“Attending WEC really helps me
both professionally and personally,”
said Jill Mendoza, CMP (MPI Rocky
Mountain Chapter). “I’m able to
attend the sessions that can really
help me in my day-to-day work life
and help me streamline my practic-
es and then also, as a third-party
meeting planner, I’m able to take
back some practices that I can
share with my clients and help
them establish their events.”
“If you’re not attending WEC, you
are not getting the most out of your
membership,” added Joey Allen
(MPI Oklahoma Chapter). “It’s just a
huge part of what MPI is to our
industry and to the culture. Not
being here, I think, is shortchanging
yourself, your employer and the
people that you do business with.”
See more member feedback in
Conversations (Page 14).
Thank you Jill and Joey, to everyone who attended WEC 2015 and
to all of our sponsors (see Page 90),
including host city partner San
Francisco Travel, for your support.
With all that, you don’t want to
miss WEC 2016. Registration is
now open at
There was another announcement at WEC that will impact the
way we provide news and information to you. The Meeting Professional will soon be available in a digital
format, and we’ll also be delivering
curated digital newsletters with
relevant industry news and updates. I’ll be telling you more about
these projects in future issues of
The Meeting Professional.
Until next time …
Editor in Chief
8 THE MEE TING PROFESSIONAL SEPTEMBER 2015
THERE WAS NO SHORTAGE of plaudits from our members when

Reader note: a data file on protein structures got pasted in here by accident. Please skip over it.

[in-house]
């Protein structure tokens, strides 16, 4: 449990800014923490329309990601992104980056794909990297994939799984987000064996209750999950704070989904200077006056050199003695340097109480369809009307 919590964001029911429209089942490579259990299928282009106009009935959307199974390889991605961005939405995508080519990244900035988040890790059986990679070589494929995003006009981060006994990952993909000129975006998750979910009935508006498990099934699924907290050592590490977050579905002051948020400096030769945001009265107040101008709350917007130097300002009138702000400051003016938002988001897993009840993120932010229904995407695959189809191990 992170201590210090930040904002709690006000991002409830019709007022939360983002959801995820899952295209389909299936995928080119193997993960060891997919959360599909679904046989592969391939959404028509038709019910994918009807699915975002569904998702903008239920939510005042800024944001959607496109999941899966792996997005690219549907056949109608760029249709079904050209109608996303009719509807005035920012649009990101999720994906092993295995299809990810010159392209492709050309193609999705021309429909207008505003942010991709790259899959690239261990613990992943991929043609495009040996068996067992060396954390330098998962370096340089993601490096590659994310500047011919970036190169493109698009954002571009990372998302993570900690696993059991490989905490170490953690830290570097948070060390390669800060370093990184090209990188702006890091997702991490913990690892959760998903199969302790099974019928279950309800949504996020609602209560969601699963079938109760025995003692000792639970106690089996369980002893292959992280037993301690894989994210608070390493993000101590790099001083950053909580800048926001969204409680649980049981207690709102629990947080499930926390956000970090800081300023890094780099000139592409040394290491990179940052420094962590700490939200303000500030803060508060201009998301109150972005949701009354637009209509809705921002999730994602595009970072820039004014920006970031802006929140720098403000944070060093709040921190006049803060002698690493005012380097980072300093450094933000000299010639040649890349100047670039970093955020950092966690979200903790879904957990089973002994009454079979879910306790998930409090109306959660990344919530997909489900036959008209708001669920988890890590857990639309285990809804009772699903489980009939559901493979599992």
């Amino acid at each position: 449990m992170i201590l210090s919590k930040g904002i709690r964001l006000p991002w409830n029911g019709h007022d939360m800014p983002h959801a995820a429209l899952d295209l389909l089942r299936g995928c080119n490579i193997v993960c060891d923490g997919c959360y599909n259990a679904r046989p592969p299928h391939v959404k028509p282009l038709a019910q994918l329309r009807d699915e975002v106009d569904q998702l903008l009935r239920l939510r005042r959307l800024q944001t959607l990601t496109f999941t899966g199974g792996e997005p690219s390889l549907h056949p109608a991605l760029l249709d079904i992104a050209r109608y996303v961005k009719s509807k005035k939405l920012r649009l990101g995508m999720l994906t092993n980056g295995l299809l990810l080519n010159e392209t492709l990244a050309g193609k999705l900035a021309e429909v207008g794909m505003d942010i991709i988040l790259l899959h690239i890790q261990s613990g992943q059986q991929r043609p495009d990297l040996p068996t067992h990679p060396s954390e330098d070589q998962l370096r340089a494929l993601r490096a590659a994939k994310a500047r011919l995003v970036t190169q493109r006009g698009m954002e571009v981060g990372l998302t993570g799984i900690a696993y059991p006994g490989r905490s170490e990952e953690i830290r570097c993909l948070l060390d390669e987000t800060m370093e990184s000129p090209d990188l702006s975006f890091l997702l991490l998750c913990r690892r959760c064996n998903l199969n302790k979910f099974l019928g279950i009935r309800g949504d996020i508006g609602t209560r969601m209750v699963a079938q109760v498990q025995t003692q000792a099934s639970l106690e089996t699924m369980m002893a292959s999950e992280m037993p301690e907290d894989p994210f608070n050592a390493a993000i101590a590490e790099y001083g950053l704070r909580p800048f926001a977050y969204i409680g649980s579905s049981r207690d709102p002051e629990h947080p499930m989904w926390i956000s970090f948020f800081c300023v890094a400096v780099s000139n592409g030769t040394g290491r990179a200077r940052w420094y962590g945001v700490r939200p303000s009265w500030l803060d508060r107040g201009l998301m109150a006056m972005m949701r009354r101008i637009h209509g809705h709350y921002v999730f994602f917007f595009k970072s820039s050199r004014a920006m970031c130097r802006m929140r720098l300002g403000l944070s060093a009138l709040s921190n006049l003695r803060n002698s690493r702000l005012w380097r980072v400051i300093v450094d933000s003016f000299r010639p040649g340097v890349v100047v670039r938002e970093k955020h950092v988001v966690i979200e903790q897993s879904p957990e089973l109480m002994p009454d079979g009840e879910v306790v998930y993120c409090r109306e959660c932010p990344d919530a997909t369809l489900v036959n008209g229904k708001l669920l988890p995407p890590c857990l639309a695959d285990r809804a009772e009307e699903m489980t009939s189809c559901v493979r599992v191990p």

asked to describe their experiences at the World Education Congress (WEC) in San Francisco.
Invigorating. Inspiring. Engaging. Empowering. Thought provoking. Fun.
Yes, yes, yes and yes!
The euphoria from early August
has hardly dissipated as we regroup to dissect what worked in
San Francisco and areas for improvement. After all, we’ll be gathering again in nine months at WEC
2016 in Atlantic City. But before
we shift all our attention to the
other coast, here’s some insight
into what was WEC 2015.
• There were more than 2,500
registered attendees, a 25 percent increase over WEC 2014.
• About 80 percent of the attendees were MPI members with a
50/50 split among planners and
• There were 264 planners and
186 suppliers in the Hosted
Buyer Program, a 12. 5 percent
increase compared to last year.
FROM THE EDITOR
• There were 140 education sessions, plus keynotes, and most
quali;ied for clock hours. You
can still earn clock hours by
wec15 and watching videos of
• Attendees assembled more than
3,600 welcome kits, which will
be given to patients—including
infants, toddlers, young kids,
teens and new moms—at UCSF
Benioff Children’s Hospital in
• We introduced the new MPI
Academy and Professional Development Roadmap (see Page 28),
designed to provide multi-faceted learning opportunities for
meeting professionals at all
levels, as well as the Experiential
Event Series, in which MPI is
partnering with high-pro;ile
events in key areas such as
sports, entertainment, culinary
and mega-events to provide
unique, intimate education experiences, including behind the
scenes tours and discussions. We
debuted two new MPI certi;icate
courses, Meetings and Events at
Sea and the Sustainable Meeting
Professional Certi;icate (SMPC).
• Attendees were active on Twitter, with more than 14,000
engagements using the of;icial
event hashtag (#WEC15), a 12
percent increase over last year.
• The MPI Foundation set a new
record for the most money
raised, more than US$270,000,
from The Big Deal, an of;icial
World Series of Poker satellite
tournament, the Not-So-Silent
Auction and Rendezvous, the
Foundation’s signature networking event (see Page 29).
• MPI raised another $200,000 at
the President’s Dinner, which
will be used to enhance the
platforms and content of education delivered by MPI to the
entire meeting and event community.
All that said, the real endorsement of success comes from our